Don’t be a Jerk to your dog, or The Art of Loose Leash Walking – Part 1

Walking on a leash seems to be a battle for some people, people spend a fortune on different equipment trying to find the magical elixir to stop their dog from pulling.  The reality is that your dog can pull in any equipment if you aren’t handling your end of this arrangement properly and teaching the dog what you want them to do.

Walking on a leash is like a weird 3 legged race – where we tie ourselves to our dog and start walking.  We take them to the most exciting place (which is anywhere outside your back yard) and for some reason expect them not to be dogs and want to engage in the outside world.   To walk next to us as little automatons that never sniff a plant or look at the kid on his bike down the street.

The thing is a dog doesn’t come knowing what a leash is – I have never seen a dog put a leash on another dog and take it for a stroll.  It is in itself unnatural and foreign to a dog.  So just like that 3 legged race you did when you were in grade 5, you need to communicate to have any success at this gig.  

So before you worry about getting your dog to march at heel, let’s just focus on hanging out on this piece of string together in a way that tells the dog what you expect of them and letting them know that other things are going to stop the adventure.  You don’t have to be a jerk to your dog – you shouldn’t be “correcting” by yanking, pulling, tugging or snapping on the leash every 5 seconds.  What you have to get good at is handling the leash in a way that promotes what you want from your dog and starts to reinforce good leading to great behaviour.

So here is my guide to Polite Walking on a Loose Leash: 

1. Don’t pull them – don’t use the lead as a string to pull your dog around, if you try to keep a slack lead and reward the puppy for staying close then they don’t experience a lot of tension and don’t think that leads mean tension/pulling.  Dog’s don’t understand double standards – they never get why you get to pull them and they don’t get to pull you.  What they understand is what they are feeling from the moment you put that leash on them – and if they feel nothing put tension from you then that is what they will give you in return. (small caveat – sometimes you need to get out of dodge – if it is an emergency and your dog needs to move fast – you bloody pull on the leash ok, get out of there – yes, I really have to point that out)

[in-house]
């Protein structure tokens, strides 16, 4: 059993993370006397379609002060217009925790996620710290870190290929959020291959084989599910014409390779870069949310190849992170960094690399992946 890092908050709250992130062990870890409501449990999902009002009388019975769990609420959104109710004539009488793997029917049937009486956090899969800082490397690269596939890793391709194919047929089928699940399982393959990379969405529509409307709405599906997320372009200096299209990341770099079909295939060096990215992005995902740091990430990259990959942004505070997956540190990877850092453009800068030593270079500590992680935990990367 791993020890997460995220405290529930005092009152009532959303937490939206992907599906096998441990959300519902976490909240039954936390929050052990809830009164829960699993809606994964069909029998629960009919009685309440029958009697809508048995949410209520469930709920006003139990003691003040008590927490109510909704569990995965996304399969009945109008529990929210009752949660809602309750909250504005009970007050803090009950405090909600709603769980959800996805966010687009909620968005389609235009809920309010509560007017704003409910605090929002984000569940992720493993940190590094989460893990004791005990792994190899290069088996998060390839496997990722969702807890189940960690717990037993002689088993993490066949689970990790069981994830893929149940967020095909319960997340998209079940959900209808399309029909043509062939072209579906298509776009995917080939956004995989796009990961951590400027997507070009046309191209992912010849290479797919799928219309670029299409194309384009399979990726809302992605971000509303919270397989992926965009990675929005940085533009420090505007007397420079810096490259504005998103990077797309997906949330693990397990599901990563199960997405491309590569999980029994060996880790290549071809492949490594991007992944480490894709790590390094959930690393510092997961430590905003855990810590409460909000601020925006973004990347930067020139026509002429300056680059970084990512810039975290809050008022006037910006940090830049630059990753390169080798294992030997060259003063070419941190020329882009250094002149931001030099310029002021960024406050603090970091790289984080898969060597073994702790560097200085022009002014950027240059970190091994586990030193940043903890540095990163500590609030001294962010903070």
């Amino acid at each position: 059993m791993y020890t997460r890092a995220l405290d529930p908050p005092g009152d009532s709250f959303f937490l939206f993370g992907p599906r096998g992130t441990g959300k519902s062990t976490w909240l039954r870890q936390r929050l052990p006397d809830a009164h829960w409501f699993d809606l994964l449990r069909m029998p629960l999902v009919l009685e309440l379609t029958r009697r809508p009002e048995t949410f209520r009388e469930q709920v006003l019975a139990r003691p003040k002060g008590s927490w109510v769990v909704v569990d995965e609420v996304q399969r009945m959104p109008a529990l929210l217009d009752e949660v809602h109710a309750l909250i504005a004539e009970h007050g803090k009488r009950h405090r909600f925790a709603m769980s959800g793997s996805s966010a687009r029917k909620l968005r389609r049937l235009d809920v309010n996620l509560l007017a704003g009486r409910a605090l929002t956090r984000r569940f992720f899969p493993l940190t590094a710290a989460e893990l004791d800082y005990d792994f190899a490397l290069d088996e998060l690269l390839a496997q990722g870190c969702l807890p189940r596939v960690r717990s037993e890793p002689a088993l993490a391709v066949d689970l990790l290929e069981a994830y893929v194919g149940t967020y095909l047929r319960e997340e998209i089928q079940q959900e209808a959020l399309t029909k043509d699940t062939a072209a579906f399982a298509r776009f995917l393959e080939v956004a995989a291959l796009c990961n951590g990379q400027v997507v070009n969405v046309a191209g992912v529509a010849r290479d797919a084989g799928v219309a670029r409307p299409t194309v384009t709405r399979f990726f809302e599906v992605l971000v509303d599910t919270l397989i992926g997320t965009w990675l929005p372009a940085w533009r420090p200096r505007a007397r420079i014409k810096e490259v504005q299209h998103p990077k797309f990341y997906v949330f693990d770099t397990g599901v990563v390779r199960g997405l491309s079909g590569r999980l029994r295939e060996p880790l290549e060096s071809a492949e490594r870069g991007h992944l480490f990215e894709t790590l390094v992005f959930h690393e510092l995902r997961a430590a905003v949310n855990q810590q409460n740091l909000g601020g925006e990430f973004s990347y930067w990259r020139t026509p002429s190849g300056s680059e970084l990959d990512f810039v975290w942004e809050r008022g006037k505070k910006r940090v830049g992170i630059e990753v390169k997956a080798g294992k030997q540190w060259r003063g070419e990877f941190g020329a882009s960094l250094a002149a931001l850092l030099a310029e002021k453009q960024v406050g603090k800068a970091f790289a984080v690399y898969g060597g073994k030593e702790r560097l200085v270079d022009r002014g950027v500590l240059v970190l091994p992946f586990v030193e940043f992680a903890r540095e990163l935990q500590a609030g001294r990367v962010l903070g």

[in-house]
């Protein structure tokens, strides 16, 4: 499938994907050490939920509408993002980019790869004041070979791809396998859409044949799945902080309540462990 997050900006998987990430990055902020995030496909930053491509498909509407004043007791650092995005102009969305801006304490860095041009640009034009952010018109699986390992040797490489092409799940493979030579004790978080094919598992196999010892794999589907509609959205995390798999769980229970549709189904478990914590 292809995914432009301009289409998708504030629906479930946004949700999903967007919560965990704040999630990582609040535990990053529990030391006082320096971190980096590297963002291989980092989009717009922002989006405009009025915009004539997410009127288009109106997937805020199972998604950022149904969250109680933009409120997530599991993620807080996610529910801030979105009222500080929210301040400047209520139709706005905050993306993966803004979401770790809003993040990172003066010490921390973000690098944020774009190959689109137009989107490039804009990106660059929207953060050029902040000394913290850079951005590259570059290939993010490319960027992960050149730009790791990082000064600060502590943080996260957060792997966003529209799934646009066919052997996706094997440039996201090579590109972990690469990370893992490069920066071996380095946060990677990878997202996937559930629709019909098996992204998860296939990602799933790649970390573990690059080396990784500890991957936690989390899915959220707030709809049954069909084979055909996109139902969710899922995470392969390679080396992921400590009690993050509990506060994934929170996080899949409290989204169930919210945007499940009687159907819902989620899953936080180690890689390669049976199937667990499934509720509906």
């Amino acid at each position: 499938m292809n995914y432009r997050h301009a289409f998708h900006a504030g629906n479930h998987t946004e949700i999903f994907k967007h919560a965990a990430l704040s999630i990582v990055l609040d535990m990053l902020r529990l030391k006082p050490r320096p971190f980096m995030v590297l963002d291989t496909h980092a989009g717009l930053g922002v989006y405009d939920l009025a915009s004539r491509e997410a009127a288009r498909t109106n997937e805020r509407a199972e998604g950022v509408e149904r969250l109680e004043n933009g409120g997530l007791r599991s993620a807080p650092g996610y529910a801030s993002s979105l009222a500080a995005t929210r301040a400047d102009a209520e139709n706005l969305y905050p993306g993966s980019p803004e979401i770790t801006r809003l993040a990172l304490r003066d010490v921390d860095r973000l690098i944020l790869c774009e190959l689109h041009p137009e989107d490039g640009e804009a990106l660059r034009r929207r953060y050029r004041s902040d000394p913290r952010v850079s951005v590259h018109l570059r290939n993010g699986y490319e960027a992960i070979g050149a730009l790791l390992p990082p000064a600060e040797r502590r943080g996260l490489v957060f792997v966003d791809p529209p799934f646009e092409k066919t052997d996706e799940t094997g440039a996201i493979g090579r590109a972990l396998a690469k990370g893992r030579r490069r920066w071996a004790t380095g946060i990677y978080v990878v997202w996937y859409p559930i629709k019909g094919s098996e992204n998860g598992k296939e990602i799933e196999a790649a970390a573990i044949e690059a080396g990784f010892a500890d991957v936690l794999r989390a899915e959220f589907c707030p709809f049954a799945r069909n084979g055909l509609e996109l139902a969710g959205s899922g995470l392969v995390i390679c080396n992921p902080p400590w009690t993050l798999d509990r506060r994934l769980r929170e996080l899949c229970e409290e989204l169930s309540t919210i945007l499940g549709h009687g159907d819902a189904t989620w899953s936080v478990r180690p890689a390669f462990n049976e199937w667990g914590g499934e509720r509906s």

2. A Tense leash means not going any further – full stop! If your dog is pulling on the lead, don’t follow them, stop dead in your tracks. A lead should be loose like wet spaghetti – all wobbly. If it looks like dry spaghetti – straight and rigid – that is pulling that means you stop walking.  Most people only think that their dog is pulling if their arm is leaving their socket – so let’s redefine pulling as their being tension on the leash.  
3. Get a 6ft leash minimum – there needs to be “room for failure” if your leash is too short then your dog will be “pulling” every other step. A long leash will mean that they have a chance to walk a bit more before reaching the end of the lead.
4. Reward for attention: if your dog listens to you when you call them or looks at you indiscriminately then reinforce that behaviour, do that heaps and heaps and heap. Call their name “Rover” and the dog turns to you – that is a treat. the dog looks at you randomly – that is a treat. Don’t be a cheapskate here – you can’t over reinforce a behaviour that you want.
5. Be mindful – what is my dog looking at? What has their attention? Do I need to address how the dog is feeling, and not what they are doing? If my dog is fixated on another dog, a person, kids on skateboards/scooters, cars, cats, you name it then we should be addressing that. The easiest was is the “look at that” game.

6. It is ok to sniff, it is not ok to pull you to sniff.  Sniffing a sniffable shrub is a reward! If your dog pulls you to said shrub it is being reinforced for pulling.  If you put the breaks on pulling with the target of sniffy shrub in mind, you can teach your dog – if you walk politely you will get to sniff the shrub.
7. Expect your dog to find new places more interesting than old places.  If it is predictable it is preventable or in this case – deal withable (<– that is a new word I just invented).  This is a blog on it’s own, and will be delt with in part 2.

About admin

Jen Higgins is a Dog Trainer and Behavioural Consultant covering Ipswich, the Western Suburbs of Brisbane and the Lockyer and Brisbane Valley. Her interest in Animal Behaviour extends to many fields of science including Neurology and Ethology as well as Zoology and Behavioural Science (Psychology).